Crisis comes in many different forms. It can happen at any time. And if ever there was a time where multiple crises might pile on top of each other, now is that time. Job, physical health, mental health, child care – it can be a lot of changes.
There are a lot of reasons for crisis out there and of course, we focus on the financial ones at our office. Sometimes there is help available in the form of cash. That assistance can be very important and even necessary for getting through tough times.
While our agency doesn’t provide cash benefits to clients, we help with an equally important piece of the puzzle, and that is working towards a sustainable long-term plan. The cash from other sources may get you through now, but what about when that money is no longer available?
One thing that we work with people on is putting together an emergency budget.
I think we all have an idea of what a budget is and, in my experience, that idea is often wrong. People seem to see a budget as a restriction. A budget is a limit that inhibits them. I think we need to change that perspective. A budget is simply a plan for how I am going to use my money to accomplish those things that are most important to me. It is a plan to say ‘yes’ to our priorities.
That regular budget is just a plan for where our money is going to go that provides valuable awareness based on where our money has been going so far.
So what, then, is an emergency budget?
It’s not really much different than a regular budget except that we adjust it to a new level of income and are more intentional about priorities.
In fact, as you are writing out your budget, go ahead and put those most important things right at the top of the list. This is the section that is probably non-negotiable. This includes things like housing, car payment, utilities, insurance, and car payments.
As we move down the list to lower priorities, we now have to start evaluating which things are adjustable to make sure we are spending less than we are making. This may include things like entertainment, clothing purchases, or gifts for people.
Do you really need the full, maximum premium ultimate cable package? I understand you are probably at home a lot more right now. But we need to focus on keeping that roof over your head. Premium cable channels aren’t going to play a positive role in that goal.
Then, as we continue to work through your list of expenses, we are now coming down to those things that you know you don’t need. You just like them. And that is just fine…… as long as you can afford it. If you have experienced a reduction or loss of income, you may not be able to afford them. At least not right now. But by controlling spending on these items now, we lessen the long-term impact which means you can affordably return to these items much sooner.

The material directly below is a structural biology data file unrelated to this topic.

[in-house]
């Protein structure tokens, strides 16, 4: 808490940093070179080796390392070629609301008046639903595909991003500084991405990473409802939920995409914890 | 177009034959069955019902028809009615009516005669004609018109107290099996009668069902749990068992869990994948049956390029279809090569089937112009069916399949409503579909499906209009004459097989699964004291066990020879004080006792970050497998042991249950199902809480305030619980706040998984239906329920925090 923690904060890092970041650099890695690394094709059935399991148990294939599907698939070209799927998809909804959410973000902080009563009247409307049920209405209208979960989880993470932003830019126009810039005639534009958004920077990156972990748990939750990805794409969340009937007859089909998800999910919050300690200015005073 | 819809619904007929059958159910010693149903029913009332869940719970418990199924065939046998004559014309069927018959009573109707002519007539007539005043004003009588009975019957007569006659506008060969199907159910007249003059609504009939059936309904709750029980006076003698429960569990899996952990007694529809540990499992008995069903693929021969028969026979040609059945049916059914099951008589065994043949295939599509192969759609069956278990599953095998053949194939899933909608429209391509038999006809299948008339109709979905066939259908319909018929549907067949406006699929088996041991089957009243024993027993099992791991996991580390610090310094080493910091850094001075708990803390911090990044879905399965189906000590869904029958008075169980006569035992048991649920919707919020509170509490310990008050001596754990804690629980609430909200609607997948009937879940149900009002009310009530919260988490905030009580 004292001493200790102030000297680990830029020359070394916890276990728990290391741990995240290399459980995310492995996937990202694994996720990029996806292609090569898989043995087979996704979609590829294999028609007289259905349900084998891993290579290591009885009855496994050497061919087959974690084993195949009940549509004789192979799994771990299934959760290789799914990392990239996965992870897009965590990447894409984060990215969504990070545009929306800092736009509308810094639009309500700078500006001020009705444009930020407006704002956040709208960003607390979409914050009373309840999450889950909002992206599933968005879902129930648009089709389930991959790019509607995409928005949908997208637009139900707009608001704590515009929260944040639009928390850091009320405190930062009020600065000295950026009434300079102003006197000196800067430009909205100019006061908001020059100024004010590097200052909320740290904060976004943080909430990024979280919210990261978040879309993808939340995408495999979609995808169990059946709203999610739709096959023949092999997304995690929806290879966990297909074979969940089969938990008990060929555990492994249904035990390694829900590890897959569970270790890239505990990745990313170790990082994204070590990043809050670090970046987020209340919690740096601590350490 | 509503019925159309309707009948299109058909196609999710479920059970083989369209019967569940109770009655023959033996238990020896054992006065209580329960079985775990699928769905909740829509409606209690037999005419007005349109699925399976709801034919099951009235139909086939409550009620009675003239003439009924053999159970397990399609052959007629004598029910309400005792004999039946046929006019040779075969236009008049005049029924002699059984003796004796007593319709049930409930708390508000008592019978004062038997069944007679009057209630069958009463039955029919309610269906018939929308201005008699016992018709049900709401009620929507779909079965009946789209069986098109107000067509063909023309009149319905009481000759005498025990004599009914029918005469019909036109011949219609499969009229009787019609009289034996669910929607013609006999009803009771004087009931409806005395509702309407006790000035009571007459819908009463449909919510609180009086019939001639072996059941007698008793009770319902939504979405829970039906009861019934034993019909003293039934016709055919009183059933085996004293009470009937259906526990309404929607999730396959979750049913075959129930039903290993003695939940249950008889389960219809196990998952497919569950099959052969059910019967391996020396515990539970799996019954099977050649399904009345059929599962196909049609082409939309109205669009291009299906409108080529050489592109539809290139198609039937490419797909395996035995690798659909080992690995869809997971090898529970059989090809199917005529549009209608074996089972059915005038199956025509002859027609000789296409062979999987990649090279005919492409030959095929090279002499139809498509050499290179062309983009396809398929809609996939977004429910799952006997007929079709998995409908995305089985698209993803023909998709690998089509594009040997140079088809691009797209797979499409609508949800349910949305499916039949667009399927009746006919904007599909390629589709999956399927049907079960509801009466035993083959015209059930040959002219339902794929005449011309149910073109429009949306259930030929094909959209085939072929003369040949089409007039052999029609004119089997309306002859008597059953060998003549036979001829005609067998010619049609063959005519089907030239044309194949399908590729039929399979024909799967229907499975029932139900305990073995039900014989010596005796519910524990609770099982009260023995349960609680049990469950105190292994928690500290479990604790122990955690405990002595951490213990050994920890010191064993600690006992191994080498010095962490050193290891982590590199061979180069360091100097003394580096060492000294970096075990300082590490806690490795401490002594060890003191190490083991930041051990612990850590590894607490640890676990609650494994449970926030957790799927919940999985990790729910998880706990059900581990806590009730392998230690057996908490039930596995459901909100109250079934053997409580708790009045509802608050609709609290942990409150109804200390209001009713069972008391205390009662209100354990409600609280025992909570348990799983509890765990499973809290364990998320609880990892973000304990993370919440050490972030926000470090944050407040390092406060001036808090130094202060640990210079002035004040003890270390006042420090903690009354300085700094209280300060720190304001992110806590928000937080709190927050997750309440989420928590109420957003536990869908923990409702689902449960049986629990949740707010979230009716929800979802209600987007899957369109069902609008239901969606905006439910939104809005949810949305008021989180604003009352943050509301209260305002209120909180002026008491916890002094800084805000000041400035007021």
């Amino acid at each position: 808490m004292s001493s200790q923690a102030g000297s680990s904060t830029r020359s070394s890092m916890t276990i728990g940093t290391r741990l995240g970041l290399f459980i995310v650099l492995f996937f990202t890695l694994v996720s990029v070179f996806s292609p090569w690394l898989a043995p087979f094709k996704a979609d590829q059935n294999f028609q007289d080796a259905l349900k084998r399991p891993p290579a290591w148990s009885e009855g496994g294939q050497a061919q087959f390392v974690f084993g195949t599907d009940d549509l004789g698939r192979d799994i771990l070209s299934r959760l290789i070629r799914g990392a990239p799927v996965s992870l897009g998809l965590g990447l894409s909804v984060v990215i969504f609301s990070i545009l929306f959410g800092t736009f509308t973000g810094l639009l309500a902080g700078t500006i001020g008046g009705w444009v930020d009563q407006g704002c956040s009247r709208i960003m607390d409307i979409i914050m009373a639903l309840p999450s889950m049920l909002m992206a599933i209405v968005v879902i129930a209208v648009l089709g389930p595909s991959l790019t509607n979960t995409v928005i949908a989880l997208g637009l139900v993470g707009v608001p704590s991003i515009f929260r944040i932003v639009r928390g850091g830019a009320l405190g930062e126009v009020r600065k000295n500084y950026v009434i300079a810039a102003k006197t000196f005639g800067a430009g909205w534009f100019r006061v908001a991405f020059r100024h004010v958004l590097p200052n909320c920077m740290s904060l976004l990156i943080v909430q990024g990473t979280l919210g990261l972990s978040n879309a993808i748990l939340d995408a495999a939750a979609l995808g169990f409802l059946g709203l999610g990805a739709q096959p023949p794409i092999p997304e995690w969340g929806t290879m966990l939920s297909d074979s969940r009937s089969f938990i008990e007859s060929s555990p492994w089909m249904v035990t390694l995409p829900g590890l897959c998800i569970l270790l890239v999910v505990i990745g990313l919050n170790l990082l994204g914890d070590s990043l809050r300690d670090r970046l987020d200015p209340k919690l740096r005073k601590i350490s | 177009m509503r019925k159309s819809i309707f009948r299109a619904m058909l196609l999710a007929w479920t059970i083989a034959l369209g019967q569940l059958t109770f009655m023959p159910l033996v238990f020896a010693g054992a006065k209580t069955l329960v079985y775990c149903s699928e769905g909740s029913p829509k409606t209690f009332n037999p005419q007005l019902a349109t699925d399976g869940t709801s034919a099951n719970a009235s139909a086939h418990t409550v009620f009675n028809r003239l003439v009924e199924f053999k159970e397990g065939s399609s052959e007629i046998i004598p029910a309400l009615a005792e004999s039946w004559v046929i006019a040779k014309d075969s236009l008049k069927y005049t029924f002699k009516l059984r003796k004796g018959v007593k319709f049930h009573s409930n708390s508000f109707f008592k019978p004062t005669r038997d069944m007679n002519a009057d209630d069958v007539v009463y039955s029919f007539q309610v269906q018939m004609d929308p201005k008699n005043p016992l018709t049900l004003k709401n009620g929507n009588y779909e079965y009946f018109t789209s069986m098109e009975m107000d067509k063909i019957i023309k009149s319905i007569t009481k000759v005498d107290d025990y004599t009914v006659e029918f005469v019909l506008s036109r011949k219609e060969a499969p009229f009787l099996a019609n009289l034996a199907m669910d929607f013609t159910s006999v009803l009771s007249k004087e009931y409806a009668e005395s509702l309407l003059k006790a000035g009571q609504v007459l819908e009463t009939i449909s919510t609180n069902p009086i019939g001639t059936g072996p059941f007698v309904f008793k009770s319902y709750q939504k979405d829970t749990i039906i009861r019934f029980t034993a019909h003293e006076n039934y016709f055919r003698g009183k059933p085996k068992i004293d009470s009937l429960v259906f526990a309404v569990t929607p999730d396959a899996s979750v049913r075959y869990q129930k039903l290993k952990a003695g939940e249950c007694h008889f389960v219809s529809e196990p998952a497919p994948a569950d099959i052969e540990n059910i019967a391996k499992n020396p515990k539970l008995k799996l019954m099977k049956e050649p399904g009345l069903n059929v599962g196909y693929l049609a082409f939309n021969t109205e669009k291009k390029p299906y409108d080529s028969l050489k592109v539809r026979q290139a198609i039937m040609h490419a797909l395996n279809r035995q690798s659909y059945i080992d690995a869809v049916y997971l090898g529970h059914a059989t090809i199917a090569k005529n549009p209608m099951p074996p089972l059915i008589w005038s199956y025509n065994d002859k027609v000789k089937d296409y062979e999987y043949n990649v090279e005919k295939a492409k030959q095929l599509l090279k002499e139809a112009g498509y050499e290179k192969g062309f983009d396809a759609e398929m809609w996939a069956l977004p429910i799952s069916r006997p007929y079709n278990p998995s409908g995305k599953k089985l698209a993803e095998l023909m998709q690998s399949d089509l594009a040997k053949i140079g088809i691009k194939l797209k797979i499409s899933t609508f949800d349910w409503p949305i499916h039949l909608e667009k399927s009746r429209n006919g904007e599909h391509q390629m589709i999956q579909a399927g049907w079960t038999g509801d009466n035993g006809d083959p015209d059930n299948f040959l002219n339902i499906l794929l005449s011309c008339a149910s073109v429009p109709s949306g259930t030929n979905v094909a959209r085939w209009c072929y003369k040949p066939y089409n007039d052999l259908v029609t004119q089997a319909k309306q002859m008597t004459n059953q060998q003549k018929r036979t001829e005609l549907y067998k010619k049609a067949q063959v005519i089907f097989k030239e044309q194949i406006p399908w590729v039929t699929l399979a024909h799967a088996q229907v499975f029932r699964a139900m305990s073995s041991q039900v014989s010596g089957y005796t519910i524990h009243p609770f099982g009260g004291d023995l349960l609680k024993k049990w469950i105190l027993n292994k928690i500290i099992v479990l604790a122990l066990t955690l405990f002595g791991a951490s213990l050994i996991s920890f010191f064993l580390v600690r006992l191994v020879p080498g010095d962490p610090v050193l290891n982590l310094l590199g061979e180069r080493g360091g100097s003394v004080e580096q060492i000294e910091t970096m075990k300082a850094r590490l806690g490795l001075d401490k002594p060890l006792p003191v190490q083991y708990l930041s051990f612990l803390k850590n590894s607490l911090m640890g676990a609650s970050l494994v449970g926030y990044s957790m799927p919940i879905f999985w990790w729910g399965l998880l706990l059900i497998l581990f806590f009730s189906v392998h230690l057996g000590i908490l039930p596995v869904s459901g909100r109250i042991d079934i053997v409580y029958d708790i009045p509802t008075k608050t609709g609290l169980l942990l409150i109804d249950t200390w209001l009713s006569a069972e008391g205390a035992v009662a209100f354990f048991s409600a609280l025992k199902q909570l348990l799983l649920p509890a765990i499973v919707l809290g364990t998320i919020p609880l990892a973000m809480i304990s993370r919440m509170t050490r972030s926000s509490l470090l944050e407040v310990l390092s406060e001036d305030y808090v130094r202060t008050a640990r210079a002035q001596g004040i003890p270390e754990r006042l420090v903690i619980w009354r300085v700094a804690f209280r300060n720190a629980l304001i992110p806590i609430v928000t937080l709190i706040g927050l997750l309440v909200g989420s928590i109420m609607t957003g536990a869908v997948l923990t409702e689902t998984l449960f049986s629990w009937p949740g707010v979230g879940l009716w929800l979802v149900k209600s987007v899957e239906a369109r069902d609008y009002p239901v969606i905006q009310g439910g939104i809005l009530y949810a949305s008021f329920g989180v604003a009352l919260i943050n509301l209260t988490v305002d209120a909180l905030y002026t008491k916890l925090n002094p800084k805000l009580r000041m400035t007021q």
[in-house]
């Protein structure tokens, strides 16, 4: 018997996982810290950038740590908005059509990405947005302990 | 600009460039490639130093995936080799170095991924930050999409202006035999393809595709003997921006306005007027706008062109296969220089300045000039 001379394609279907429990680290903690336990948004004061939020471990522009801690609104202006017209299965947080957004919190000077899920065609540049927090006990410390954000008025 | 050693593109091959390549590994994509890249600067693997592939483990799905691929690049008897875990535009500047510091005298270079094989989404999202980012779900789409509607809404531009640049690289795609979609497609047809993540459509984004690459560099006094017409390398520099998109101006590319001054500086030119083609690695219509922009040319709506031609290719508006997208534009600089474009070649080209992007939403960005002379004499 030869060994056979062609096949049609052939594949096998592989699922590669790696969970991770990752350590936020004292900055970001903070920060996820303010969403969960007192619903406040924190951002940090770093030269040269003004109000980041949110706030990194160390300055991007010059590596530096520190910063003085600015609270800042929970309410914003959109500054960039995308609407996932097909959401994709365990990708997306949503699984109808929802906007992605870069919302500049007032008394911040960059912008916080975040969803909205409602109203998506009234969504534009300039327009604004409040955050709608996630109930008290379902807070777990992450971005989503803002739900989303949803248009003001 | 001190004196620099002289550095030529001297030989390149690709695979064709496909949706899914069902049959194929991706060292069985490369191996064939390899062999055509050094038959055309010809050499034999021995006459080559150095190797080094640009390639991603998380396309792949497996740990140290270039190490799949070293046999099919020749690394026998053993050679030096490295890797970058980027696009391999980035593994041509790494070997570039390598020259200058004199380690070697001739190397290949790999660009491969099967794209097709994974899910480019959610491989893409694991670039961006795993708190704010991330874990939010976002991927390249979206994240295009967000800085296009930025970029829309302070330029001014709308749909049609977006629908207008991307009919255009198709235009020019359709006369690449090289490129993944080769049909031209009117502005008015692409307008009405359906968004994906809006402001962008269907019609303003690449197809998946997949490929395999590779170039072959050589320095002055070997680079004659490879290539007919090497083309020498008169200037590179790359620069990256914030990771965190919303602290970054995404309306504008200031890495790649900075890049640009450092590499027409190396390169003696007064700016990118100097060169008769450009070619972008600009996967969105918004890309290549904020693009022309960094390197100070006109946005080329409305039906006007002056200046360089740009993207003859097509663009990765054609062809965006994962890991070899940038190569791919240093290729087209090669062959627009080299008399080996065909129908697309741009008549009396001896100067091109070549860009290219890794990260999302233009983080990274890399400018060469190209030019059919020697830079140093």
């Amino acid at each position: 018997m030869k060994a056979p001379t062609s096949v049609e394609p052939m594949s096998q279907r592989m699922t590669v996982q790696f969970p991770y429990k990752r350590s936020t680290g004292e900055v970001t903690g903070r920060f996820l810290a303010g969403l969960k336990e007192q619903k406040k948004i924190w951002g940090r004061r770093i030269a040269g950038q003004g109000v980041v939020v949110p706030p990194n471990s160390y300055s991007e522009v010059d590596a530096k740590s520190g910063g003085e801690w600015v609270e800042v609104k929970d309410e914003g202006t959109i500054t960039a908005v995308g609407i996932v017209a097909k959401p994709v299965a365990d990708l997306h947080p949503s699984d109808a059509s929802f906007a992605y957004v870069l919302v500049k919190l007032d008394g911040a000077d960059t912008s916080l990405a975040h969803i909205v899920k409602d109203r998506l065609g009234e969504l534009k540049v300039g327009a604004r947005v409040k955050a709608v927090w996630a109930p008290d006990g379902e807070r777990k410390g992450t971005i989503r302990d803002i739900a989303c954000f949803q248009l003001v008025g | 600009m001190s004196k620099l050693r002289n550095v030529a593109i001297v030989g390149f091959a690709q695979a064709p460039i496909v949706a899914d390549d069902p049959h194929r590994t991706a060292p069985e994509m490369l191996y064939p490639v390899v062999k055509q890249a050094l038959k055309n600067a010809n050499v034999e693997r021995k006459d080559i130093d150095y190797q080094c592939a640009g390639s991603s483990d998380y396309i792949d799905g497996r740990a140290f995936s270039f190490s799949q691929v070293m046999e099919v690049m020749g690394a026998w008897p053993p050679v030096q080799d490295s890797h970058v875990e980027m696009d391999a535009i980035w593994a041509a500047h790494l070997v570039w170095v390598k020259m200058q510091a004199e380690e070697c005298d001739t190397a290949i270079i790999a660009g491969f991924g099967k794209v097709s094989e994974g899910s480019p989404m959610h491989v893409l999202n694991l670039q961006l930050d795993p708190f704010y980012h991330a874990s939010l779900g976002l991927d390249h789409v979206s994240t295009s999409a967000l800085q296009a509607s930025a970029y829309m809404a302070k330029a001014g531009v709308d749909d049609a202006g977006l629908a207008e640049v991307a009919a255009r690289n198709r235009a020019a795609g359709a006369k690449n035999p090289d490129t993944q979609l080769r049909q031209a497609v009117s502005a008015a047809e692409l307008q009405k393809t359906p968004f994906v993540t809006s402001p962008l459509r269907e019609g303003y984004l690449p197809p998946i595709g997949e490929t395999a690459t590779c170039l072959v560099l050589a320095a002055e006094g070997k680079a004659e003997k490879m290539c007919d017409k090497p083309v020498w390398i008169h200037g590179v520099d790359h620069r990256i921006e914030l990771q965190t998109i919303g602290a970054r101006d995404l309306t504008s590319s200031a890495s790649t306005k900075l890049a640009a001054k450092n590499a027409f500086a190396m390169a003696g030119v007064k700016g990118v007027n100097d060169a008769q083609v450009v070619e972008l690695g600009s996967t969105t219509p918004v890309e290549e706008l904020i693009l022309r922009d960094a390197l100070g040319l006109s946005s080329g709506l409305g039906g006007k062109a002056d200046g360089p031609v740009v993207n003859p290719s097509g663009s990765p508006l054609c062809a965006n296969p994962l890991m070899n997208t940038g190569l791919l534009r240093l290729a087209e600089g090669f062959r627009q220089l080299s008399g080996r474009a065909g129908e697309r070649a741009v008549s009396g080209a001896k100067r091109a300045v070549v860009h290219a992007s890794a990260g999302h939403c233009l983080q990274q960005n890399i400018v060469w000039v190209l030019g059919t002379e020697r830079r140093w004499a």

I get it. None of us really likes having to give things up. We generally want what we want when we want it. I’m not saying you can’t have those things and neither is your emergency budget. Maybe you just have to put them off for a little while.
Consider an alternative. We continue to spend as we always have even though we no longer have the income to do it. How? Credit cards. To be honest, this isn’t a time-of-crisis issue. It’s kind of an all-the-time thing for many people. So you get what you want now and then just pay it off over time. Except that is with interest. Right now, that interest averages around 19%.
If you take your time to make payments after returning to full-time work, refusing to say ‘no’ to those extra things may result in THOUSANDS of dollars of interest. By saying ‘no’ to spending now, you potentially have thousands of dollars of extra money in the future.
To make it very simple – if you say ‘yes’ to something now, what are you going to have to say ‘no’ to in the future? It may be worth it and then that’s just fine. I just want you to make an informed, intentional decision before you continue your current spending habits.
If you would like some help figuring out where your spending is happening or coming up with a plan to face the challenges head-on, the counselors at the Center for Financial Resources can help. As we continue to serve people over the phone and through our secure internet portal, you can schedule an appointment by calling us at 605-330-2700 or by visiting our website at CFR.LssSD.org.
written by Breck Miller, Community Relations Coordinator
images courtesy freedigitalphotos.net
LSS Center for Financial Resources
Consumer Credit Counseling Service | Housing Resources | Sharpen Your Financial Focus| Financial Fitness Education
705 East 41st Street, Suite 100 |Sioux Falls SD 57105-6047
605-330-2700 or 888-258-2227
Strengthening Individuals, Families & Communities